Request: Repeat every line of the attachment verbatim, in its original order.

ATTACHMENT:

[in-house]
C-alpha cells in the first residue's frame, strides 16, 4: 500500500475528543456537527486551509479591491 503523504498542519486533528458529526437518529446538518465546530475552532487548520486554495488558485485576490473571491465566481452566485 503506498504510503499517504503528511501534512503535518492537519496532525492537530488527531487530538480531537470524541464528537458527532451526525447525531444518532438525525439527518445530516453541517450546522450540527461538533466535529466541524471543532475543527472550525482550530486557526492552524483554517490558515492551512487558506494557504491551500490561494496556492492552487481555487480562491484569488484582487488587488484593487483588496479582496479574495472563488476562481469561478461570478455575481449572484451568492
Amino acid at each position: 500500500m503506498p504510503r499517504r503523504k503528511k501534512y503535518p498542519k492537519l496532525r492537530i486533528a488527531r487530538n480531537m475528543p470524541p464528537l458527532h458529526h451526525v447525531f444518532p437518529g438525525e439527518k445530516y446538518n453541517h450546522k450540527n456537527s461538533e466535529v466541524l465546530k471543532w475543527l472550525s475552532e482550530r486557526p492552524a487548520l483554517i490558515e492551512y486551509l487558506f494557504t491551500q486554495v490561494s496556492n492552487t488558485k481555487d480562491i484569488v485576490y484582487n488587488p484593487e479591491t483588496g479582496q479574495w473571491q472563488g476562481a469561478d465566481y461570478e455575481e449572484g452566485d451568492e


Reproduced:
[in-house]
C-alpha cells in the first residue's frame, strides 16, 4: 500500500475528543456537527486551509479591491 503523504498542519486533528458529526437518529446538518465546530475552532487548520486554495488558485485576490473571491465566481452566485 503506498504510503499517504503528511501534512503535518492537519496532525492537530488527531487530538480531537470524541464528537458527532451526525447525531444518532438525525439527518445530516453541517450546522450540527461538533466535529466541524471543532475543527472550525482550530486557526492552524483554517490558515492551512487558506494557504491551500490561494496556492492552487481555487480562491484569488484582487488587488484593487483588496479582496479574495472563488476562481469561478461570478455575481449572484451568492
Amino acid at each position: 500500500m503506498p504510503r499517504r503523504k503528511k501534512y503535518p498542519k492537519l496532525r492537530i486533528a488527531r487530538n480531537m475528543p470524541p464528537l458527532h458529526h451526525v447525531f444518532p437518529g438525525e439527518k445530516y446538518n453541517h450546522k450540527n456537527s461538533e466535529v466541524l465546530k471543532w475543527l472550525s475552532e482550530r486557526p492552524a487548520l483554517i490558515e492551512y486551509l487558506f494557504t491551500q486554495v490561494s496556492n492552487t488558485k481555487d480562491i484569488v485576490y484582487n488587488p484593487e479591491t483588496g479582496q479574495w473571491q472563488g476562481a469561478d465566481y461570478e455575481e449572484g452566485d451568492e